China is no longer the indispensable gross domestic product monster it was when it contributed up to one-third of global growth. It is, however, still an important market for U.S. manufacturers of consumer products—not to mention the produce of already battered American farmers suffering from the current trade war.

China would suffer gravely if it were separated from its largest export market and its most critical sources of borrowed or stolen technology. Therefore, it is even more puzzling that Beijing took a conspicuous step towards decoupling when it let known its intent to stop buying American farm products. It could have been just a bluff, as Trump’s threat to slap a 10 percent tariff on an additional $300 billion in Chinese goods might have been as well.

The problem at hand is so complex and sensitive that the Chinese Foreign Ministry suggested it can best be settled by the “heads of state” themselves—meaning Xi and Trump. This contest of economic brinkmanship will keep the world on edge until it is finally resolved.

The process of decoupling is already underway in some sectors. In the realm of telecommunications, the Trump administration banned the incorporation of Huawei equipment in domestic infrastructure and is urging U.S. allies to do likewise.

It’s too early to assess the full impact of the dampened investment climate in China but, according to the National Committee on United States-China Relations, U.S. companies including Dell, Hewlett-Packard, Apple, Google, and Amazon have already announced plans to downsize their mainland operations. The committee also reported a decline in venture capital investment, particularly in the realms of health, pharmaceuticals, and biotech.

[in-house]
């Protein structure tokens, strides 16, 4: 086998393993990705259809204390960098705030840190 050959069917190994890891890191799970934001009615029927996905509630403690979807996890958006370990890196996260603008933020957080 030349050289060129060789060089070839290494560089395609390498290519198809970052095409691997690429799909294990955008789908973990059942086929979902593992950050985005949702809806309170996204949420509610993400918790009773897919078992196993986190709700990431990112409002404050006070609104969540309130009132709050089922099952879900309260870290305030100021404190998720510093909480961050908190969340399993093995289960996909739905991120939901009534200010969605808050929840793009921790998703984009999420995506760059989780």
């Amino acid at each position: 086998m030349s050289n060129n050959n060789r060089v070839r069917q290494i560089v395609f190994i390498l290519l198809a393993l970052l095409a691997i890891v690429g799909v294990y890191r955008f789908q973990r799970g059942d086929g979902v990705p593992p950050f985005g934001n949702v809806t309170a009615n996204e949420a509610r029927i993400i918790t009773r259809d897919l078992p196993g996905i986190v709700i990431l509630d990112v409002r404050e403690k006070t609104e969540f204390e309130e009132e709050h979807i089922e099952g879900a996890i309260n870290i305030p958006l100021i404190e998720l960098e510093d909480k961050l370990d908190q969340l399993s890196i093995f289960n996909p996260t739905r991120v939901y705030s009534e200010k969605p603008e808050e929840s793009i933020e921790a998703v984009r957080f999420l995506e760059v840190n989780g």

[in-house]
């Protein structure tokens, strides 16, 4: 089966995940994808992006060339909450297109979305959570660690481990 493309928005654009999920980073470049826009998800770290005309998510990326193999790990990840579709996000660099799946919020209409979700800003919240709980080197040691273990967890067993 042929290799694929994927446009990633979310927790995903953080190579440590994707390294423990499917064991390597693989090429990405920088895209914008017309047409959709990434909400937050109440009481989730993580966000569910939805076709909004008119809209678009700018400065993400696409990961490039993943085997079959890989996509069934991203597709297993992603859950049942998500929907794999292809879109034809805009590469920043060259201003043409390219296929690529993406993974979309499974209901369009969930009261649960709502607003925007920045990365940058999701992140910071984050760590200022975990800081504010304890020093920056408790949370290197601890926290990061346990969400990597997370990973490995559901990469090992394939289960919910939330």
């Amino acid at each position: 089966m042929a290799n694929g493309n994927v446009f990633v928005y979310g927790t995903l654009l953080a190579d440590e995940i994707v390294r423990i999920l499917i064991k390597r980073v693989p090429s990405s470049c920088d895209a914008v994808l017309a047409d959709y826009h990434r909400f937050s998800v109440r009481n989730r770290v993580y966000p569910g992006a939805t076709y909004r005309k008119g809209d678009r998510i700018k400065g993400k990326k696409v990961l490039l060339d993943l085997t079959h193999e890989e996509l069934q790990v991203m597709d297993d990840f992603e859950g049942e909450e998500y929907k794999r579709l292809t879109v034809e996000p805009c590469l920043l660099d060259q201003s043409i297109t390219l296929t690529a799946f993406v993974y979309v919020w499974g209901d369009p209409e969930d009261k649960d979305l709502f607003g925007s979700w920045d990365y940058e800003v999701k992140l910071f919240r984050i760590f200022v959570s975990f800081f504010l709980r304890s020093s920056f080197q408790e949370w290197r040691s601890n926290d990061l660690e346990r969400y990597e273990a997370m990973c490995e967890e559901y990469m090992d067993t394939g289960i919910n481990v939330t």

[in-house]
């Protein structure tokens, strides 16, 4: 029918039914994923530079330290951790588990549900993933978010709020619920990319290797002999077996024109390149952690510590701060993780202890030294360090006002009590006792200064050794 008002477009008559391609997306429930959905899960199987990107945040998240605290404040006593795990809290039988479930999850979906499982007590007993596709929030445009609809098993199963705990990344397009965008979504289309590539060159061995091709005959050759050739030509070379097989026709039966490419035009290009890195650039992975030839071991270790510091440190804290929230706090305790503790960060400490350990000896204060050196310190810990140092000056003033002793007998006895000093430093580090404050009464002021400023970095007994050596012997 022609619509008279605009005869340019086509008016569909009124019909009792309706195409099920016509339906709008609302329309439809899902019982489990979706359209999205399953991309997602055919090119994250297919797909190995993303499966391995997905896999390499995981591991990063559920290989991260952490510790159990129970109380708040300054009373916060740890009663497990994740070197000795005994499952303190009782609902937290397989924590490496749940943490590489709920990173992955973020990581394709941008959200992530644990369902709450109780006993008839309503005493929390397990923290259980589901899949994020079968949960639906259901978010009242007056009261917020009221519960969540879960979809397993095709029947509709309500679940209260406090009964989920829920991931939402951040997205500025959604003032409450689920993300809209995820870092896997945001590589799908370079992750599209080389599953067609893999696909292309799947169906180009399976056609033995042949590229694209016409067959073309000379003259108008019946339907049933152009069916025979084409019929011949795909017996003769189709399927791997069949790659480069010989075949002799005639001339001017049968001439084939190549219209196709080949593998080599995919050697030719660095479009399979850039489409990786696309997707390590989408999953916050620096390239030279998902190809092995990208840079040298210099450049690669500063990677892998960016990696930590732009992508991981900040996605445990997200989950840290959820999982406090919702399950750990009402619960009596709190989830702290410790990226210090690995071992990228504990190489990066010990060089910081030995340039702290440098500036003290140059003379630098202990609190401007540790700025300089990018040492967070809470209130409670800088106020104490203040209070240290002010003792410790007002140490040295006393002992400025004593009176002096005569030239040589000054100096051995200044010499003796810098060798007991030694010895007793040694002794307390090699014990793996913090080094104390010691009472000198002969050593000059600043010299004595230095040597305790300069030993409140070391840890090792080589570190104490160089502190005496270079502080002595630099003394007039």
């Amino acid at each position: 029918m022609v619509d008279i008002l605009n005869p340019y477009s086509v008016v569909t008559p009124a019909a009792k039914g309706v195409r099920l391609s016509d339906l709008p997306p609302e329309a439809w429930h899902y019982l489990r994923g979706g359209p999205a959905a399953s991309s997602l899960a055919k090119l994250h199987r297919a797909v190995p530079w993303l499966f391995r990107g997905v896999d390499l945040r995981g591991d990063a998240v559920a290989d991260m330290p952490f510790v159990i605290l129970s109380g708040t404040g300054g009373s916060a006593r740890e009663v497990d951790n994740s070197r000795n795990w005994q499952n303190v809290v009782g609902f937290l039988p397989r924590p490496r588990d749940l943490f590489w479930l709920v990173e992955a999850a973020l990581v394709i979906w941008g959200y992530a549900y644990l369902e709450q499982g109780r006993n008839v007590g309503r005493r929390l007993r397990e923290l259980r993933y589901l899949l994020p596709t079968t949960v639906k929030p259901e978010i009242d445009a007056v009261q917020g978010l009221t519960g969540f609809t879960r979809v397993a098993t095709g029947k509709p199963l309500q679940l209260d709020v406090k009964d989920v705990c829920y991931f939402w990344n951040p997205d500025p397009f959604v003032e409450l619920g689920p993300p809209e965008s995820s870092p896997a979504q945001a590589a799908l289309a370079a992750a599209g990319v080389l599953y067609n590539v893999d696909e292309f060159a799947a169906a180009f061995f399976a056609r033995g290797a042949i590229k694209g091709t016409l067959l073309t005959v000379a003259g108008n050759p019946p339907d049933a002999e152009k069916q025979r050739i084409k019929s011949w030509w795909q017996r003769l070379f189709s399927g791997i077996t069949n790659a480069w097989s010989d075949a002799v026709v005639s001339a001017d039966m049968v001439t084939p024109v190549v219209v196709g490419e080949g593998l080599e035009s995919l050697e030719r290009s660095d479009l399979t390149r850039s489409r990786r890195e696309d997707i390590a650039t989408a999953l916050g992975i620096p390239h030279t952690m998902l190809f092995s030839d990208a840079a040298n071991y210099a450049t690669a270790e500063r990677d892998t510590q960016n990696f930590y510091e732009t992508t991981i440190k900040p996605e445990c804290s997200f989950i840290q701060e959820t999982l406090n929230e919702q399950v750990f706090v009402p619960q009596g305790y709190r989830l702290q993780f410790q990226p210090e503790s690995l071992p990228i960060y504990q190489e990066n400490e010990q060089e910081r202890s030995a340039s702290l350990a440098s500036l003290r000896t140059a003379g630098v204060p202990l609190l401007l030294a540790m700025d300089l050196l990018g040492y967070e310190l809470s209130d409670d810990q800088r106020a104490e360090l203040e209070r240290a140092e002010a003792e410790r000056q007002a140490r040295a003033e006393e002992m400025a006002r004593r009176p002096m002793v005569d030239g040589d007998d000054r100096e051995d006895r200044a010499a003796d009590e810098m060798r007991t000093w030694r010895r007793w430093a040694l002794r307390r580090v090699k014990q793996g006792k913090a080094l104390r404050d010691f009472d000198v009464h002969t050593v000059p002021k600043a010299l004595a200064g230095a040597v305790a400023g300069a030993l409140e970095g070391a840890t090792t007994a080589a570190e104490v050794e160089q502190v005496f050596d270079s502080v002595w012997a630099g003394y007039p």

The expected opening of the first wholly foreign-owned auto plant in Shanghai (by Tesla) and the expectations of J.P. Morgan and Stanley Morgan to increase their stakes in financial services are about the only bright spots in an otherwise dismal investment picture.

If Chinese party leaders they think they have the Democrats fully on their side or need only wait patiently for Trump to be “shamed” out of office, they are seriously misreading American electoral politics. Some Democratic presidential hopefuls like Joe Biden are dismissive of Trump’s (so far) unproductive deal-making, but Senate Minority Leader Chuck Schumer and other senior Dem leaders share Republican frustrations with the current state of trade relations with China.

The National Retail Federation is unhappy with Trump escalating the trade war just before the holiday season, as it would raise prices for toys, iPhones, and other consumer products, depressing fourth-quarter earnings. It’s hard to find anyone else in the manufacturing or service industries satisfied with the status quo. Problematic trade issues with China have gone on for so long, however, that some pain may be worth bearing to fix the issues once and for all.

The author is a former Washington correspondent of an Asia-based business newspaper.